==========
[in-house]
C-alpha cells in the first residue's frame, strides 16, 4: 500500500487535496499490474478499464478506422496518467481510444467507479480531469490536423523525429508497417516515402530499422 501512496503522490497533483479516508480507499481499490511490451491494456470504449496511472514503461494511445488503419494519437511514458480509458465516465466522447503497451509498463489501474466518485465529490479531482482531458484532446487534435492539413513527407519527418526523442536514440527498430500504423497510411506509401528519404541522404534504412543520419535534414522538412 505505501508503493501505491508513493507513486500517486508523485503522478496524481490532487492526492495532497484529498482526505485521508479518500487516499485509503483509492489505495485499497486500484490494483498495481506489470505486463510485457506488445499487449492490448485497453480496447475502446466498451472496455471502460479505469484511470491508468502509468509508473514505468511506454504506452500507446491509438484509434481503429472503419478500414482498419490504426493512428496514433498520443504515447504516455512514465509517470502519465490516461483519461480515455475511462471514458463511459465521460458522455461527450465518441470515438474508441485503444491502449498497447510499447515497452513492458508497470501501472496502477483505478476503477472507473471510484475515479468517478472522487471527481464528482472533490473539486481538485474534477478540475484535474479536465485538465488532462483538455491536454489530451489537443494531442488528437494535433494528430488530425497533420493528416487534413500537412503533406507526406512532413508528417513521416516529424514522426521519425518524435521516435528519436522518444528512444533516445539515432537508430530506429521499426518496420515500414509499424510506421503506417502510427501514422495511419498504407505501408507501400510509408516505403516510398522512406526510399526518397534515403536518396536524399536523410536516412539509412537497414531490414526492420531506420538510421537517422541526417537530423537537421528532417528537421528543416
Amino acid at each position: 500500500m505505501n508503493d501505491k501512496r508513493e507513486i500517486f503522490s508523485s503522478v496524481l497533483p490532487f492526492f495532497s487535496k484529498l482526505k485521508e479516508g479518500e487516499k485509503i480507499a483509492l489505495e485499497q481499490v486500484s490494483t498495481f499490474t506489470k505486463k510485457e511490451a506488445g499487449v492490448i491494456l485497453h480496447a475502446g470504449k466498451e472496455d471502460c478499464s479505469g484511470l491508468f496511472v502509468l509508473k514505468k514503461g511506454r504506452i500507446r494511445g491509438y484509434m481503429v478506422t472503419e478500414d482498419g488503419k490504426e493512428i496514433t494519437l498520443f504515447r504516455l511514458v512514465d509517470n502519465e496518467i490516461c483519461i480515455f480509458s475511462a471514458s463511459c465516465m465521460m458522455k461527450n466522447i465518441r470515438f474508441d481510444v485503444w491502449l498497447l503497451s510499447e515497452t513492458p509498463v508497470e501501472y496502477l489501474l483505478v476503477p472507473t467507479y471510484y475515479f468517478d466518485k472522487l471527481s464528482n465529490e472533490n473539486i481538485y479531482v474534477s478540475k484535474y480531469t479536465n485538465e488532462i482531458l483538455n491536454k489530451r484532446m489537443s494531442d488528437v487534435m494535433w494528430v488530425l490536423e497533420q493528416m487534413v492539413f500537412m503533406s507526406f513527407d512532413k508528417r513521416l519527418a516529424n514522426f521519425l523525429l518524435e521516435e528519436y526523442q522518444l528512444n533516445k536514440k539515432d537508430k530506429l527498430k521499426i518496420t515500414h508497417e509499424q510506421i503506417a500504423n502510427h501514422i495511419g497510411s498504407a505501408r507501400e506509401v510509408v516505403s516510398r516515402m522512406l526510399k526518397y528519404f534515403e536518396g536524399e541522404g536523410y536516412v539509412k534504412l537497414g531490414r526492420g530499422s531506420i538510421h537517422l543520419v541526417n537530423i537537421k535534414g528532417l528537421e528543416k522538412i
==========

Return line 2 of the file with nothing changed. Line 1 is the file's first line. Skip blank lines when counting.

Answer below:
C-alpha cells in the first residue's frame, strides 16, 4: 500500500487535496499490474478499464478506422496518467481510444467507479480531469490536423523525429508497417516515402530499422 501512496503522490497533483479516508480507499481499490511490451491494456470504449496511472514503461494511445488503419494519437511514458480509458465516465466522447503497451509498463489501474466518485465529490479531482482531458484532446487534435492539413513527407519527418526523442536514440527498430500504423497510411506509401528519404541522404534504412543520419535534414522538412 505505501508503493501505491508513493507513486500517486508523485503522478496524481490532487492526492495532497484529498482526505485521508479518500487516499485509503483509492489505495485499497486500484490494483498495481506489470505486463510485457506488445499487449492490448485497453480496447475502446466498451472496455471502460479505469484511470491508468502509468509508473514505468511506454504506452500507446491509438484509434481503429472503419478500414482498419490504426493512428496514433498520443504515447504516455512514465509517470502519465490516461483519461480515455475511462471514458463511459465521460458522455461527450465518441470515438474508441485503444491502449498497447510499447515497452513492458508497470501501472496502477483505478476503477472507473471510484475515479468517478472522487471527481464528482472533490473539486481538485474534477478540475484535474479536465485538465488532462483538455491536454489530451489537443494531442488528437494535433494528430488530425497533420493528416487534413500537412503533406507526406512532413508528417513521416516529424514522426521519425518524435521516435528519436522518444528512444533516445539515432537508430530506429521499426518496420515500414509499424510506421503506417502510427501514422495511419498504407505501408507501400510509408516505403516510398522512406526510399526518397534515403536518396536524399536523410536516412539509412537497414531490414526492420531506420538510421537517422541526417537530423537537421528532417528537421528543416